In the reference memory task, the latency to reach the platform was averaged over the four trials for each testing day during reference memory acquisition (Figure 3A), with the within-subjects factor of Day (14–17) and the between-subjects factor of Treatment (EPO-treated, anakinra-treated, vehicle-injured, and sham). The interaction of Day × Treatment was not significant [F(9, 120) = 0.50, p = 0.87]. Both the main effect of Day [F(3, 120) = 35.14, p < 0.001] and Treatment [F(3, 40) = 5.03, p < 0.05] were significant. The sham group performed significantly better than the EPO-treated group [HSD(19) = 27.08, p < 0.05], the anakinra-treated group [HSD(19) = 20.64, p < 0.05], and the vehicle-injured group, [HSD(22) = 21.11, p < 0.05]. There were no significant differences between either of the drug treatment groups and the vehicle-injured group.
Figure 3. Cognitive assessment. (A) The MWM reference memory task showing the average latency (+SEM) to reach the platform on day's 14–17 post-CCI. No significant differences between the treated animals and vehicle were found. (B) The MWM working memory task showing the average latency (+SEM) to reach the platform on day's 21–23 post-CCI. No significant differences between the treated animals and vehicle were found.
In the working memory task, the latency to reach the platform was averaged over the last three trials for each testing day during working memory acquisition, with the within-subjects factor of Day (21–23) and the between-subjects factor of Treatment (EPO-treated, anakinra-treated, vehicle-injured, and sham), see Figure 3B. The interaction of Day × Treatment was not significant [F(6, 80) = 1.26, p = 0.291]. The main effect of Day [F(2, 80) = 2.07, p = 0.131] was not significant, but the main effect of Treatment [F(3, 40) = 9.57, p < 0.001] was significant. The sham group performed significantly better than the EPO-treated group [HSD(19) = 22.13, p < 0.001], the anakinra-treated group [HSD(19) = 22.89, p < 0.001], and the vehicle-injured group [HSD(22) = 18.74, p < 0.001]. There were no significant differences between either of the drug treatment groups and the vehicle-injured group.
The ratio of lesion volume in the cortices, hippocampus, and hemisphere for each group were each compared with a one-way ANOVA [Group (EPO-treated, anakinra-treated, vehicle-injured, and sham)], see Figure 4A. There was a significant difference between the groups [F(3, 35) = 42.13, p < 0.001] for lesion volume in the cortices. Post-hoc analysis showed that the sham group had significantly more cortical volume compared to the EPO-treated group [HSD(19) = 29.56, p < 0.001], the anakinra-treated group [HSD(19) = 28.87, p < 0.001], and the vehicle group [HSD(22) = 29.65, p < 0.001]. There were no significant differences between either of the drug treatment groups and the vehicle-injured group.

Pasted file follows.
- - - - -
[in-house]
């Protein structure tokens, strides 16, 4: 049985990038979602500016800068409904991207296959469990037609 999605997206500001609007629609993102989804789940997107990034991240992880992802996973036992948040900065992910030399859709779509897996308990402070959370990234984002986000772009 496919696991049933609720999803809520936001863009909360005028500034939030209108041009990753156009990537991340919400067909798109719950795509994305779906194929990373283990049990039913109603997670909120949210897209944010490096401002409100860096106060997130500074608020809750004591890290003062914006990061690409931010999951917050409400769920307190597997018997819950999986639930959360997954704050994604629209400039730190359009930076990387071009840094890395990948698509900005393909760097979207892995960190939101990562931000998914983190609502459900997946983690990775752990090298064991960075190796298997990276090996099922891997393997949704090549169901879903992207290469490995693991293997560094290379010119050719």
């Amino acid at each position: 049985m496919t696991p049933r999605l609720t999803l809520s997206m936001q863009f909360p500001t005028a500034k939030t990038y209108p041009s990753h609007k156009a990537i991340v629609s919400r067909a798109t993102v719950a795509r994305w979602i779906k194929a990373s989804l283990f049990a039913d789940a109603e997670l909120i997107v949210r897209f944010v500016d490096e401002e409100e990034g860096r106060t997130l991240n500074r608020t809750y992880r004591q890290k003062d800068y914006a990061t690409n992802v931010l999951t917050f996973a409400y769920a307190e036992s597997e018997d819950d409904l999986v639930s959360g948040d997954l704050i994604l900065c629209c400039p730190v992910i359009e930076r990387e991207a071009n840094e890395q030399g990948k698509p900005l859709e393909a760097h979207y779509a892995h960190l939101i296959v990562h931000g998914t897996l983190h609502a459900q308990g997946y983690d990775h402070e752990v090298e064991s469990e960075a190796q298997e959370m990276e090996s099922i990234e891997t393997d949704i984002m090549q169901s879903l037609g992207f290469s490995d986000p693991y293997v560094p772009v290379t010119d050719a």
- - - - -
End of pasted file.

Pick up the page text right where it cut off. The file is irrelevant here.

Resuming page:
Figure 4. Lesion Analysis. (A) The average (+SEM) percent reduction in hemispherical, cortical, and hippocampal volumes between the ipsilateral and contralateral sides of the injury. No significant differences between the treated animals and vehicle were found. (B) Representative images of cresyl violet stained tissue throughout the injury coordinates; −0.08 mm, −1.8 mm, −2.8 mm, and −3.8 mm, relative to bregma. Scale bar = 2.0 mm.
There was a significant difference between the groups [F(3, 35) = 11.19, p < 0.001] for lesion volume in the hippocampus. Post-hoc analysis showed that the sham group had significantly more hippocampal volume compared to the EPO-treated group [HSD(19) = 32.22, p < 0.05], the anakinra-treated group [HSD(19) = 41.59, p < 0.001], and the vehicle group [HSD(22) = 45.82, p < 0.001]. There were no significant differences between either of the drug treatment groups and the vehicle-injured group.
There was a significant difference between the groups [F(3, 35) = 11.9, p < 0.001] for lesion volume in the hemispheres. Post-hoc analysis showed that the sham group had significantly more hemispherical volume compared to the EPO-treated group [HSD(19) = 16.55, p < 0.001], the anakinra-treated group [HSD(19) = 18.35, p < 0.001], and the vehicle group [HSD(22) = 19.75, p < 0.001], see Figure 4. There were no significant differences between either of the drug treatment groups and the vehicle-injured group. See Figure 4B for representative lesion images for the experimental groups.